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OPINION4 February 2019

Has R become the universal research tool?

Data analytics Opinion UK

Market researchers should embrace coding and James Smythe argues the case for R opening data analysis opportunities for everyone in market research.

The time of separate market research and analytics teams, with separate skills, tools and data portfolios, is coming to an end. It’s not the outcome many researchers feared, where good numbers would be made redundant by fast ones.

It’s because of the development of programming languages – and one in particular – which are as relevant and easy to use for a qual researcher as for a big data scientist. Market researchers, R is now the best thing you can learn.

In many businesses ‘research’ and ‘analytics’ teams sit well alongside each other and cross-fertilise skills – the former adopting new technologies to enhance traditional techniques, the latter filtering torrents of data with a critical researcher’s mind.

They are, however, still using different tools to do so. While the analyst may be accessing APIs, writing SQL or Python and presenting data in Tableau, the researcher is still getting data via Excel, copy/pasting and presenting their thoughts in Word and PowerPoint. If you need to access a big web data file written in gobbledegook, you can now get an analyst to do it for you. But for a researcher, that’s no substitute for analysing it yourself.

Researchers’ traditional data table formats favour reading rather than analysis, and in data science terms are quite hard to make use of.  This is the main reason why many researchers have struggled to embrace tools like Tableau: it works fine with the tidy training data but try to feed in research tabs and you’ll soon give up and go back to PowerPoint. The reasons for this inertia in reporting methods, while data is exploding are not entirely clear, but the barriers to change may have finally fallen.

R broke into the top 10 programming languages in 2018, which is quite an achievement for a language with its origins in statistics and graphing, not web programming. The breakthrough has come largely thanks to its developments in data manipulation, and a group of packages called the Tidyverse. Building on the work of a passionate R open source community, Tidyverse offers a natural and ‘plain English’ method to read, transform and chart data. Imagine something that’s easier to code than Excel, and which opens any imaginable data source to analysis.

There are now R packages to read or write just about anything, such as SQL, SPSS, JSON, SAS, web APIs, analytics tools, Google Sheets, web scrapers, and of course good old Excel.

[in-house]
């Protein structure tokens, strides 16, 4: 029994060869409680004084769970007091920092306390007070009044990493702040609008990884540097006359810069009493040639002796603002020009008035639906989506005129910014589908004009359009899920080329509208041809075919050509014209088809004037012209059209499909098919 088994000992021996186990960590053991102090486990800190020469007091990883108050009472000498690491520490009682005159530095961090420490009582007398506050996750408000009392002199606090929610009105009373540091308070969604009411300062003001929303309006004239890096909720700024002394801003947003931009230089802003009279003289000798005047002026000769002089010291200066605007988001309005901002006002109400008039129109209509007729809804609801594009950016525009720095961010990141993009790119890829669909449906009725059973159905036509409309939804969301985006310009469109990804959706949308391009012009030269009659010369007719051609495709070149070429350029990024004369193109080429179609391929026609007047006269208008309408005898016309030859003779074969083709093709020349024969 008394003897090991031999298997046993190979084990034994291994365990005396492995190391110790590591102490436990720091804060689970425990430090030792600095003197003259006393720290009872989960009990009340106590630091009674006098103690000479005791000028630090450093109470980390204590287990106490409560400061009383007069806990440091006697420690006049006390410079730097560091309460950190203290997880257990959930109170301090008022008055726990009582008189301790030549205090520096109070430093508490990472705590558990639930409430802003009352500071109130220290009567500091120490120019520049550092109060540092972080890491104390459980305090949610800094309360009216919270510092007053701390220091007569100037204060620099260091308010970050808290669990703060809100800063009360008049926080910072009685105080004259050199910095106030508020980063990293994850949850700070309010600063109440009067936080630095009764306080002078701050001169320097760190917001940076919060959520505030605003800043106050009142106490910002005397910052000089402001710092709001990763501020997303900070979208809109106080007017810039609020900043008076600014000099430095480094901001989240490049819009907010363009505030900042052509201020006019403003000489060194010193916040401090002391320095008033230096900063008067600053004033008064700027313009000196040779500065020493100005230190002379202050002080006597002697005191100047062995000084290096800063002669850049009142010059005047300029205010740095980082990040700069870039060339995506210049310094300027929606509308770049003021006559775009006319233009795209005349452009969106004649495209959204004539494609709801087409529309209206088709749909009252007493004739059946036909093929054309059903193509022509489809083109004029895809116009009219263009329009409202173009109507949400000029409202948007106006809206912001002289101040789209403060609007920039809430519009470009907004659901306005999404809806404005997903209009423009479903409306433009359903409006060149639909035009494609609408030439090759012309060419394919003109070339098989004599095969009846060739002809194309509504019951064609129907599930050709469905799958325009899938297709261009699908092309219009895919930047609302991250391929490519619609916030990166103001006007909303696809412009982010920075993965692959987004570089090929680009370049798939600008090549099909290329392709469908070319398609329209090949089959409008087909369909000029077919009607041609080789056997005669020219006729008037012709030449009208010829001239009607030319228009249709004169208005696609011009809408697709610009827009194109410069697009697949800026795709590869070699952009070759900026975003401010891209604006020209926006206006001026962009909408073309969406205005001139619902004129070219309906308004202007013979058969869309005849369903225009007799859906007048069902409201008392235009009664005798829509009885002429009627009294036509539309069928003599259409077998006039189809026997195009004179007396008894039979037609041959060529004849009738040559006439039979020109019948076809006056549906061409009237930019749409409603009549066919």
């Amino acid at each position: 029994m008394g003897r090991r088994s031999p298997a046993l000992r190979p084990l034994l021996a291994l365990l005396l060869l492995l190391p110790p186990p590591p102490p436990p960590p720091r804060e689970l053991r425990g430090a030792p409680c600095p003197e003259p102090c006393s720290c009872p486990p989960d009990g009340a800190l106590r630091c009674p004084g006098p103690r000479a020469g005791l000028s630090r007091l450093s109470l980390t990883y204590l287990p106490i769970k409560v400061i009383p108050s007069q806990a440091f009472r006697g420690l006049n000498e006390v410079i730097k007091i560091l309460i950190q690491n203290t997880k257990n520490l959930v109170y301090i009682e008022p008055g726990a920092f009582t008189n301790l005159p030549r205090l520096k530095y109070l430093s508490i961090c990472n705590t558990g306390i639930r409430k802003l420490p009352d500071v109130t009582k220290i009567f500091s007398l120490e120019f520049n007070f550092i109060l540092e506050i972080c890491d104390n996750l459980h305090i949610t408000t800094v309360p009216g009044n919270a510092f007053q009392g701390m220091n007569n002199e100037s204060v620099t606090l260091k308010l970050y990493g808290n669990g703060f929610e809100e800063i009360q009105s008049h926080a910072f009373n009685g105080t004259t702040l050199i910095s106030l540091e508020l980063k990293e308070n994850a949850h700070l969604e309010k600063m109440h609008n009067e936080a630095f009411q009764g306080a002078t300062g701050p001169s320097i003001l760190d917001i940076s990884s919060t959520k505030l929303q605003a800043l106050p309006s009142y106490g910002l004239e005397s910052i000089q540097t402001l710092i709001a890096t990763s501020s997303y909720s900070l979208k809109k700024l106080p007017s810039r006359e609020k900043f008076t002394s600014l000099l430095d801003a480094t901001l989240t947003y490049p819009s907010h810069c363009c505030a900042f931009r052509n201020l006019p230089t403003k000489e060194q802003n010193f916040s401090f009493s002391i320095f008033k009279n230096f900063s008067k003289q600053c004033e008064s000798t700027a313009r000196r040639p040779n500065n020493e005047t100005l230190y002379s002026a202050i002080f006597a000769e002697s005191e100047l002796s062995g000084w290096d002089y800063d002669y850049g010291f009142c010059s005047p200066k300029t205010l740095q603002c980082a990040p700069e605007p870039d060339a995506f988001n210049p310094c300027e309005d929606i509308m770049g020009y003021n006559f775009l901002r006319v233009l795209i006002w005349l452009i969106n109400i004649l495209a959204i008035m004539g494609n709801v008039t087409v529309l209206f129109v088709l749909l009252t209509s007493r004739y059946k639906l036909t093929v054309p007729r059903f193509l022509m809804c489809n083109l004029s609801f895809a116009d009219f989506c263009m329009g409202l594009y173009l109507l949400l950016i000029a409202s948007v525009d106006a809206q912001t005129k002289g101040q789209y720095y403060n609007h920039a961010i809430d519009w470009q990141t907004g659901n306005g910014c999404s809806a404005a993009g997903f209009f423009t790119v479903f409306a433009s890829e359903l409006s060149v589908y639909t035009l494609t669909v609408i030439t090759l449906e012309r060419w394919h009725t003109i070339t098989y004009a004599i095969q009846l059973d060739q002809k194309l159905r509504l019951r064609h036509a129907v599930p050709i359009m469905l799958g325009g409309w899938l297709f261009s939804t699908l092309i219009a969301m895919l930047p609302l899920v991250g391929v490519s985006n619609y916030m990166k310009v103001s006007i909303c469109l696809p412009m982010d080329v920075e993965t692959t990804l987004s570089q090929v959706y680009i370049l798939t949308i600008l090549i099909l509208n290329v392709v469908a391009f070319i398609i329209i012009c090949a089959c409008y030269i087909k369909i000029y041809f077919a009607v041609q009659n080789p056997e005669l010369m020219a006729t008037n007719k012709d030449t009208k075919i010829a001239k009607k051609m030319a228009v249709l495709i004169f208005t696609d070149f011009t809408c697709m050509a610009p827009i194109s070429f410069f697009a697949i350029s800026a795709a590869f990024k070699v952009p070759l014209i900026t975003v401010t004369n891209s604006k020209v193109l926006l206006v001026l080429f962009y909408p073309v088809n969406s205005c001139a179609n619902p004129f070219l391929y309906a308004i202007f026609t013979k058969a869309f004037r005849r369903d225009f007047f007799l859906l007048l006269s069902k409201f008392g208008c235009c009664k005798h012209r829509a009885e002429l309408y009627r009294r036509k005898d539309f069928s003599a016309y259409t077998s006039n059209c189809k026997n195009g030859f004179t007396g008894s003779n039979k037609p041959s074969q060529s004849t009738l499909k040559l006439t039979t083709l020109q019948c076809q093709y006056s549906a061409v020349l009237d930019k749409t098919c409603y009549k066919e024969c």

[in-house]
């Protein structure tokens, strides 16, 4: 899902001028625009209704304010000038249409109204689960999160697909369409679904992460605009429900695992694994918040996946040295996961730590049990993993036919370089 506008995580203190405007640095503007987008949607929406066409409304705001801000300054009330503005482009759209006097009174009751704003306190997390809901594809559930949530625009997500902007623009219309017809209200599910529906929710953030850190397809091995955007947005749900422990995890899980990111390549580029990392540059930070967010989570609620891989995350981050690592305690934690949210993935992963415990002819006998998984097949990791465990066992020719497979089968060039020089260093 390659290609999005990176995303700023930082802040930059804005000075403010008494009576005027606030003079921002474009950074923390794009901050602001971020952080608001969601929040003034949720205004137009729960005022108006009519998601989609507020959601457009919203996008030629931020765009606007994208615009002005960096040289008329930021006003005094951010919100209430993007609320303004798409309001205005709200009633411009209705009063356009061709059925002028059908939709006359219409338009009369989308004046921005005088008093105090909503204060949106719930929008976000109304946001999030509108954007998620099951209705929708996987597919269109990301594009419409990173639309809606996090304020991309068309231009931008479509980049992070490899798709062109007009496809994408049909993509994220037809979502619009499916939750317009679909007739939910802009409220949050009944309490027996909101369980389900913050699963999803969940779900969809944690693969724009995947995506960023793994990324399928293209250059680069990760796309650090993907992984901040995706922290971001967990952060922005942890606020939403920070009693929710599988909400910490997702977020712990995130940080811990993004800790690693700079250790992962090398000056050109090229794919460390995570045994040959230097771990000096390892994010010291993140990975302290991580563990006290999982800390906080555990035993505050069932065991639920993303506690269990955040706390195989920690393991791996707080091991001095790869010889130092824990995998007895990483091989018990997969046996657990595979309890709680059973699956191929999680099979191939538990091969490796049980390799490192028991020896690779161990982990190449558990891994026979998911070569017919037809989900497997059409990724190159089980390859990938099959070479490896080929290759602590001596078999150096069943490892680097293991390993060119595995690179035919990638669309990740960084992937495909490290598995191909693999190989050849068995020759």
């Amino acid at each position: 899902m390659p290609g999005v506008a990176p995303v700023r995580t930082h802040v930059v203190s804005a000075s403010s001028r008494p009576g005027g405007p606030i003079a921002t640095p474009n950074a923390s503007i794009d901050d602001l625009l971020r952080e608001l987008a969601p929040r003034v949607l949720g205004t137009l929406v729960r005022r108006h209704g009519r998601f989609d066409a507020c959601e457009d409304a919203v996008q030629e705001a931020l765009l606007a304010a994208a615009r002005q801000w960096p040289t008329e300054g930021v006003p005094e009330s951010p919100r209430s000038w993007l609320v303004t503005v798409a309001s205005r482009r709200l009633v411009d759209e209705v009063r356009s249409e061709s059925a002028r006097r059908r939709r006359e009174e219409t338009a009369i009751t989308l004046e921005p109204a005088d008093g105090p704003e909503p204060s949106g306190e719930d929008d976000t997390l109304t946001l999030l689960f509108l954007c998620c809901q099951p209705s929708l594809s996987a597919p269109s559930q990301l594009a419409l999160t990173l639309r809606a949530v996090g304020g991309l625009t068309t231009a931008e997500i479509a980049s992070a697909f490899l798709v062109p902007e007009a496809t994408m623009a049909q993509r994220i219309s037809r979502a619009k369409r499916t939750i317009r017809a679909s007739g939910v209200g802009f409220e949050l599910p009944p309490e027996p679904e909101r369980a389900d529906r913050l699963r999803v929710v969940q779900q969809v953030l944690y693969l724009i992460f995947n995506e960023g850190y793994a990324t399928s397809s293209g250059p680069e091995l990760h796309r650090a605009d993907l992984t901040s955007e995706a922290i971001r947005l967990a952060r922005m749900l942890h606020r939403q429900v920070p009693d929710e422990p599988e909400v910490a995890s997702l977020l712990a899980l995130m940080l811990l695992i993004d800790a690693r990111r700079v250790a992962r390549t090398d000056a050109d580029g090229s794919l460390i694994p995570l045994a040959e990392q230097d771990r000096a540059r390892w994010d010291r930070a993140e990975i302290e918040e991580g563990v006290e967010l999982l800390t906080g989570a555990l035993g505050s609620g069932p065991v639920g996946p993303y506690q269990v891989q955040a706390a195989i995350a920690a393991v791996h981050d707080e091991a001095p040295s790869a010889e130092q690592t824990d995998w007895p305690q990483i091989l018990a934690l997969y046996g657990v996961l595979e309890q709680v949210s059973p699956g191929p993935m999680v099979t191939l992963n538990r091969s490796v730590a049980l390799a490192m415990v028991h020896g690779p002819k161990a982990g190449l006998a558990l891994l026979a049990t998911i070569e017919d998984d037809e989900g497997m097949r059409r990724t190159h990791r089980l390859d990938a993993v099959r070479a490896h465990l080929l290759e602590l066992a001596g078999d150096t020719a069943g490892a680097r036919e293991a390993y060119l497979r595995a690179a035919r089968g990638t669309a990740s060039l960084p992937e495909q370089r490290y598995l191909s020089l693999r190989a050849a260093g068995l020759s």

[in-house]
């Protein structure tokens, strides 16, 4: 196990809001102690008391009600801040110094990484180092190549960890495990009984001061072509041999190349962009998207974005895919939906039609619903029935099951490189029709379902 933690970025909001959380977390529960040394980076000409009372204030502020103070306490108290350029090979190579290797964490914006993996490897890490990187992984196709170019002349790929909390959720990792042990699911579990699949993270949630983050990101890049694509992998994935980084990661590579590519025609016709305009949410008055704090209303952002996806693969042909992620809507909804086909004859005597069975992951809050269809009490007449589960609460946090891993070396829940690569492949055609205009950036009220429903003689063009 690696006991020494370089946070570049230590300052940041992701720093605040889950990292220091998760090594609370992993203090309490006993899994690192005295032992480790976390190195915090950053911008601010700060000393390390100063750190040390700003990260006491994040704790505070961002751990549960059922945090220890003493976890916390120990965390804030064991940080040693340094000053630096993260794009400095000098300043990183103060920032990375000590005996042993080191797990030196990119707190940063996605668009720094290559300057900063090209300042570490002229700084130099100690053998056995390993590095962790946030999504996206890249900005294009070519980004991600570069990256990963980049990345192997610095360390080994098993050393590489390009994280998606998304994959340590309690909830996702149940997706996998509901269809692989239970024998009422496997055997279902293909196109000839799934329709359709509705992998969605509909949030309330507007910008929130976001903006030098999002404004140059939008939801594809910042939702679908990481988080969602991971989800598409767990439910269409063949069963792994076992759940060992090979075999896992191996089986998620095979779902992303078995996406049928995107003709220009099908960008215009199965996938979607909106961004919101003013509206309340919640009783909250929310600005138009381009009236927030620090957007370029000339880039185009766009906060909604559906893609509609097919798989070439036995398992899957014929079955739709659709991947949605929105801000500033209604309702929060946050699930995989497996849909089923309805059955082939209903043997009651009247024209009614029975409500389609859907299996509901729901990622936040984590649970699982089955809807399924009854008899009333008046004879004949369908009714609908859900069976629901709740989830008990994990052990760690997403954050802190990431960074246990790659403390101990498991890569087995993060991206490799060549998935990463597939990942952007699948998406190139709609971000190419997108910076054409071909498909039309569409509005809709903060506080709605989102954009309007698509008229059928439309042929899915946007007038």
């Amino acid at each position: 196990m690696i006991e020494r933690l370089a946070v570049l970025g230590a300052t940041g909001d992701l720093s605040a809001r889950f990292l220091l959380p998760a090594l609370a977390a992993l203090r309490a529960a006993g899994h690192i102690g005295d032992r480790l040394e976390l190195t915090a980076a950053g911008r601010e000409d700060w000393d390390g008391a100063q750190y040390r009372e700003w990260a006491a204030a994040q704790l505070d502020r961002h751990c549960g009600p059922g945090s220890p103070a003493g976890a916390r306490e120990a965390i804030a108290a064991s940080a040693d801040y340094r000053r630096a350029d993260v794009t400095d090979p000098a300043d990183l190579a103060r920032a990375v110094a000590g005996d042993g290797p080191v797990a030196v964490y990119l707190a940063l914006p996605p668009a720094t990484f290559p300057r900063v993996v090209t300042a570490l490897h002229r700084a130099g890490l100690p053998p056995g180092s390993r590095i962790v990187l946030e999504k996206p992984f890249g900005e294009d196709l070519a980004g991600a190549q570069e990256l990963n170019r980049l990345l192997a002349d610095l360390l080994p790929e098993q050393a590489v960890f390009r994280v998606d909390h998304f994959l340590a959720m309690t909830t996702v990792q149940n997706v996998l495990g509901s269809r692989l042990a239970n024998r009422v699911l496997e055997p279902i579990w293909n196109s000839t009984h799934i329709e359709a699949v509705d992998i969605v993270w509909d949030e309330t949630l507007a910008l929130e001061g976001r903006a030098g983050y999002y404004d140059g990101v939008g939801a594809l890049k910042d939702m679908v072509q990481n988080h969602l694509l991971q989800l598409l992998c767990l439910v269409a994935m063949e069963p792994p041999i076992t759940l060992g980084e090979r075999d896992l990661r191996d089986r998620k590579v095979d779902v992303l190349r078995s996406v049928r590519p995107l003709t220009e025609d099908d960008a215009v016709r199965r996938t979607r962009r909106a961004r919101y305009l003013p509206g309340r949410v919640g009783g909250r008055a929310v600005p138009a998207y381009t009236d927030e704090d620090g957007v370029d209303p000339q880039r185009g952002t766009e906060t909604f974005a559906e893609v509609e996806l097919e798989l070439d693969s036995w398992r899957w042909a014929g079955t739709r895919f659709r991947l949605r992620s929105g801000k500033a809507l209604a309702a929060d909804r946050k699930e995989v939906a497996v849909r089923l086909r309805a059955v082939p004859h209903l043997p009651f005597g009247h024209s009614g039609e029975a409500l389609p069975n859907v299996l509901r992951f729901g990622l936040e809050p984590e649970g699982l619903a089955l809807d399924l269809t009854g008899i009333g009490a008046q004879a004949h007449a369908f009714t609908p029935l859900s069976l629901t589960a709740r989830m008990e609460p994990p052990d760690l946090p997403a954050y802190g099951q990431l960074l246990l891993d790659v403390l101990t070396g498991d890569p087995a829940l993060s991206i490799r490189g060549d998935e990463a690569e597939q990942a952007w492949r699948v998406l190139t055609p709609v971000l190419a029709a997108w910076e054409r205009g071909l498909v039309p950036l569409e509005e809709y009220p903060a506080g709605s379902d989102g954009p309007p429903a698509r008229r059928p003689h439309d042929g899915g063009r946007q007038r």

Once into R, you can do what you like with the data, in moments. Re-shape it, query it, join datasets together, run advanced stats. The kind of thing you needed a cleverer colleague to do in the past, and which might take days to get back once requested.

For repeated data tasks, you can write scripts which not only automate the task but do it safely and before the kettle has even boiled. Expensive desktop data transformation tools like Alteryx are cleaning up right now, but it’s much better for your budget to be able to do it all without a licence fee.

A year or so ago we tackled the problem of reporting a brand tracker for a major UK media company. The agency delivered a 100Mb set of excel tabs each month, and researchers had to open several of these to run any kind of trend analysis, copying and pasting into another workbook.  Transforming 18 months of data into a 2m row dataset for dashboarding used to take two days, even with Excel VBA macros. With R, we got it down to a little under 10 minutes, and right every time.

For those qual researchers who have read this far on the promise of the first paragraph, there are also great benefits. Packages like Tidytext unlock meaningful words and phrases from transcripts or open-ended verbatims, quantify and code with built-in sentiment lexicons, bringing additional layers of insight.

Learning enough R to transform a researcher’s use of data can take as little as a day. Once you’ve started, you may get hooked. R has packages to build charts of data journalistic quality, mass-produce PDF reports or PowerPoint decks, or publish interactive, responsive web apps. New packages are being published every week, and the web is teeming with free, very accessible learning resources. 

Now get coding. Just don’t forget the brackets().

James Smythe is managing director of Culture of Insight